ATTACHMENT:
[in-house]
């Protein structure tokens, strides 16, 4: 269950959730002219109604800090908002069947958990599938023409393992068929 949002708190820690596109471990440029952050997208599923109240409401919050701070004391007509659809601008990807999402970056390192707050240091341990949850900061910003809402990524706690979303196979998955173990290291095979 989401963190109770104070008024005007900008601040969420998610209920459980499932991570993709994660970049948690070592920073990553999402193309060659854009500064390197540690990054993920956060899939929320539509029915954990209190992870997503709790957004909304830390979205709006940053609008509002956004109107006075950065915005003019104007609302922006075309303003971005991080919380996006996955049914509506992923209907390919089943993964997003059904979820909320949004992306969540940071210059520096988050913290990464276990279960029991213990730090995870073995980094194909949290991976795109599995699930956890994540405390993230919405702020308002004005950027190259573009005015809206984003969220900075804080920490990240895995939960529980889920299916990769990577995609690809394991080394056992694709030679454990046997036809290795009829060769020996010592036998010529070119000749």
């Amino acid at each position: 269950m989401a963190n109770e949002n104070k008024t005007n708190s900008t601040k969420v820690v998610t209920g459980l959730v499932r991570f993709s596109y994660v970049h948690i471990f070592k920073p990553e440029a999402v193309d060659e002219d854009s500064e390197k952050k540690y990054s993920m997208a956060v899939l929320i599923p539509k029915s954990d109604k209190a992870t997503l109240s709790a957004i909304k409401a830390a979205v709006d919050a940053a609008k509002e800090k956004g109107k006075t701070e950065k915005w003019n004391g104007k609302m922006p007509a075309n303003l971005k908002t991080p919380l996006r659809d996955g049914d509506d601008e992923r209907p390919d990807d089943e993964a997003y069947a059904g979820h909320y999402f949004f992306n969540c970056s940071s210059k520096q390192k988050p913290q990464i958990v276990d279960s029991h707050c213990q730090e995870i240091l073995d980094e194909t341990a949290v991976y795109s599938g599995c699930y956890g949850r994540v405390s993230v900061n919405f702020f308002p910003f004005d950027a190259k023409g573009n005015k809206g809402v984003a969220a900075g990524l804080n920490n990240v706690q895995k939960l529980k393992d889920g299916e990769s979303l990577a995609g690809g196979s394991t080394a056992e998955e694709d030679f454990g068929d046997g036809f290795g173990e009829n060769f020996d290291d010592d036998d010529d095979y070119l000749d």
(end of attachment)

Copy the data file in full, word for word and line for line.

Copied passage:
[in-house]
């Protein structure tokens, strides 16, 4: 269950959730002219109604800090908002069947958990599938023409393992068929 949002708190820690596109471990440029952050997208599923109240409401919050701070004391007509659809601008990807999402970056390192707050240091341990949850900061910003809402990524706690979303196979998955173990290291095979 989401963190109770104070008024005007900008601040969420998610209920459980499932991570993709994660970049948690070592920073990553999402193309060659854009500064390197540690990054993920956060899939929320539509029915954990209190992870997503709790957004909304830390979205709006940053609008509002956004109107006075950065915005003019104007609302922006075309303003971005991080919380996006996955049914509506992923209907390919089943993964997003059904979820909320949004992306969540940071210059520096988050913290990464276990279960029991213990730090995870073995980094194909949290991976795109599995699930956890994540405390993230919405702020308002004005950027190259573009005015809206984003969220900075804080920490990240895995939960529980889920299916990769990577995609690809394991080394056992694709030679454990046997036809290795009829060769020996010592036998010529070119000749």
């Amino acid at each position: 269950m989401a963190n109770e949002n104070k008024t005007n708190s900008t601040k969420v820690v998610t209920g459980l959730v499932r991570f993709s596109y994660v970049h948690i471990f070592k920073p990553e440029a999402v193309d060659e002219d854009s500064e390197k952050k540690y990054s993920m997208a956060v899939l929320i599923p539509k029915s954990d109604k209190a992870t997503l109240s709790a957004i909304k409401a830390a979205v709006d919050a940053a609008k509002e800090k956004g109107k006075t701070e950065k915005w003019n004391g104007k609302m922006p007509a075309n303003l971005k908002t991080p919380l996006r659809d996955g049914d509506d601008e992923r209907p390919d990807d089943e993964a997003y069947a059904g979820h909320y999402f949004f992306n969540c970056s940071s210059k520096q390192k988050p913290q990464i958990v276990d279960s029991h707050c213990q730090e995870i240091l073995d980094e194909t341990a949290v991976y795109s599938g599995c699930y956890g949850r994540v405390s993230v900061n919405f702020f308002p910003f004005d950027a190259k023409g573009n005015k809206g809402v984003a969220a900075g990524l804080n920490n990240v706690q895995k939960l529980k393992d889920g299916e990769s979303l990577a995609g690809g196979s394991t080394a056992e998955e694709d030679f454990g068929d046997g036809f290795g173990e009829n060769f020996d290291d010592d036998d010529d095979y070119l000749d």